Identify potential targets. Finding sellers who match your criteria, are ready to sell, and are reasonable about the value of their company may be challenging. The key is not to waste time with unreasonable sellers. If they are realistic and ready to sell, a deal can be made. If not, move on.

Commence confidential discussions. By informally meeting with potential targets, you can casually bring up a sale or merger. Tread lightly and set up a friendly lunch. Your goal is simply to find out if they are interested, ready, and reasonable.

Align expectations up front. Talk through what each party wants to gain out of a transaction. Contrary to popular belief, many sellers are worried about more than a just final price. Some operators are concerned about the impact a transaction will have on employees and customers. Open and honest dialogue in the beginning increases the chances of a successful transaction in the end.

Create a win-win transaction. A business mentor taught me to go in to every transaction with the goal of making it successful for both parties. When people are up front about their goals, and each works toward achieving mutual objectives, a win-win can be accomplished.

Draft confidentiality agreements. Before sharing critical business data, both parties should execute an agreement not to disclose information. I was recently educated on the difference between a non-disclosure agreement (NDA) and a confidentiality/non-disclosure agreement. Rather than go in to the differences here, all I will say is the confidentiality agreement is just as important as the NDA.

Draft a letter of intent that lays out everything in broad strokes. Once a buyer and a seller come to a tentative arrangement, put it in writing. The document can be as simple as the seller agreeing to let the buyer evaluate key business data, and if it looks acceptable, the buyer agrees to make an offer. The letter usually sets a time frame for examining the business and can stipulate that neither buyer nor seller may entertain other transactions during this period.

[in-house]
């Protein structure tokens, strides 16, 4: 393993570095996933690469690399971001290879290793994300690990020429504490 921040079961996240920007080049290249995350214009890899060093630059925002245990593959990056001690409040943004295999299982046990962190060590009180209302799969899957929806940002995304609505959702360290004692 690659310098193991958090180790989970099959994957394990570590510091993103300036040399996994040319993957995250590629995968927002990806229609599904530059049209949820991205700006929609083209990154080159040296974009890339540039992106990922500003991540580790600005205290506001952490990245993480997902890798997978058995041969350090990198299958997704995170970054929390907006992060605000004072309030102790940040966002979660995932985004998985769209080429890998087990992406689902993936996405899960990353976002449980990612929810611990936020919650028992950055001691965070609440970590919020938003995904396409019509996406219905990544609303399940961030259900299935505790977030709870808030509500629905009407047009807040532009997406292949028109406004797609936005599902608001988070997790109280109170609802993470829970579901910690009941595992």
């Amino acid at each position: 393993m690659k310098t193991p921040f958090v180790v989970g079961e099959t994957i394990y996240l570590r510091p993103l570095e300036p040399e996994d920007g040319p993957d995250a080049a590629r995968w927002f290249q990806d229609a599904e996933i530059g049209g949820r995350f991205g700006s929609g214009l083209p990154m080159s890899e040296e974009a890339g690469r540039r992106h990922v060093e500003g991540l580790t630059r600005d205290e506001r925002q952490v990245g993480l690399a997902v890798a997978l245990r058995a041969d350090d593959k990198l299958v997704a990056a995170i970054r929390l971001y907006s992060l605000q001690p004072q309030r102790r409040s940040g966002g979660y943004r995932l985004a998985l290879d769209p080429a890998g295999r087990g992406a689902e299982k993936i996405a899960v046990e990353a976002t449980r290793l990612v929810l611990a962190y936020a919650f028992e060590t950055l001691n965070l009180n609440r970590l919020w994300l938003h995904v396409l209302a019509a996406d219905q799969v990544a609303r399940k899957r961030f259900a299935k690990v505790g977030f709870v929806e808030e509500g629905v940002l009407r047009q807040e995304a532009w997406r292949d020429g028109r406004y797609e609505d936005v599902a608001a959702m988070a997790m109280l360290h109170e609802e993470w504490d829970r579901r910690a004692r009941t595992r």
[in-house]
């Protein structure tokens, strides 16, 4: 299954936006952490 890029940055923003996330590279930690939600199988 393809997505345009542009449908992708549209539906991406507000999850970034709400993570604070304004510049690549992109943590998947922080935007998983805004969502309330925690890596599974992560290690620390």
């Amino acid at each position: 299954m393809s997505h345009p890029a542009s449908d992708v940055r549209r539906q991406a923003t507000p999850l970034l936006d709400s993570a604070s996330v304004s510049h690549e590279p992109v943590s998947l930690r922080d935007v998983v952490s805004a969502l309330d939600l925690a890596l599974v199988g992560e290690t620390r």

Establish a due diligence outline, process, and timeframe. This is the most important part in any acquisition, where a buyer reviews the seller’s critical business data in detail before finalizing a transaction. Failing to perform a proper due diligence can cause lots of headaches after closing. This is so important in the M&A world that there are specialized companies who perform pre-transaction due diligence as their sole function. How buyers, in particular, think they can do this on their own without professionals involved is beyond my comprehension.

Watch out for the Ghost Formulate the value of a business. One of the most important elements for determining the value of any business, whether a flower shop or chauffeured transportation company, is an accounting acronym called EBIDTA, which stands for earnings before interest depreciation taxes and amortization. Start by reviewing the company’s financial documentation from the past three years to determine real earnings. This includes analyzing P&L statements, balance sheets, bank statements, and filed tax returns. Savvy buyers rely on EBIDTA as the foundation for valuing businesses, and this is the first thing outside financing or banks are interested in validating. However, some sellers try and focus solely on top-line revenue as the primary indicator to value their business. While revenue is important, it is not the basis for determining a business valuation. As far as real value, it’s less about how much money you take in and more about the amount of money you actually keep.

Closely monitor transaction documents and agreements. In today’s litigious society, the success of any business transaction relies on the accuracy, quality, and completeness of the agreements and documents each party signs. My best advice is to engage an attorney who specializes in M&A transactions to prepare agreements and all transactional documents.

Let the lawyers do their job. When all professionals involved do their part properly, the actual “closing” of an acquisition should be routine. However, attorneys—not buyers and sellers—should dictate this process.

Develop a post-acquisition communication strategy. How the transaction is communicated to employees, customers, and the marketplace is critical. The worst communication of an acquisition is when one party comes off like the victor and the other the vanquished. This serves no purpose except to inflate the ego of the buyer and almost always causes needless consternation and questions. My advice is to present the transaction in a positive fashion while minimizing change. The best announcements celebrate all parties equally and assure business as usual. Many companies work with public relations companies or communications specialists to craft these announcements.

Plan the post-transaction integration. Many times, buyers and sellers fail to plan the transition and integration part of an acquisition properly. At the least, this fails to capitalize on all the opportunities the acquisition can bring. At the worst, this can negatively affect the joined entity for a long time after the fanfare of the transaction has passed.

While there seems to be a frenzy of acquisitions taking place today, parties should focus on prior planning and a well-defined process to avoid pitfalls, missteps, and unforeseen “ghosts” that could chase you after the deal is done.    [CD0819]
Ken Lucci is a consultant to the chauffeured transportation and hospitality Industries. He can be reached at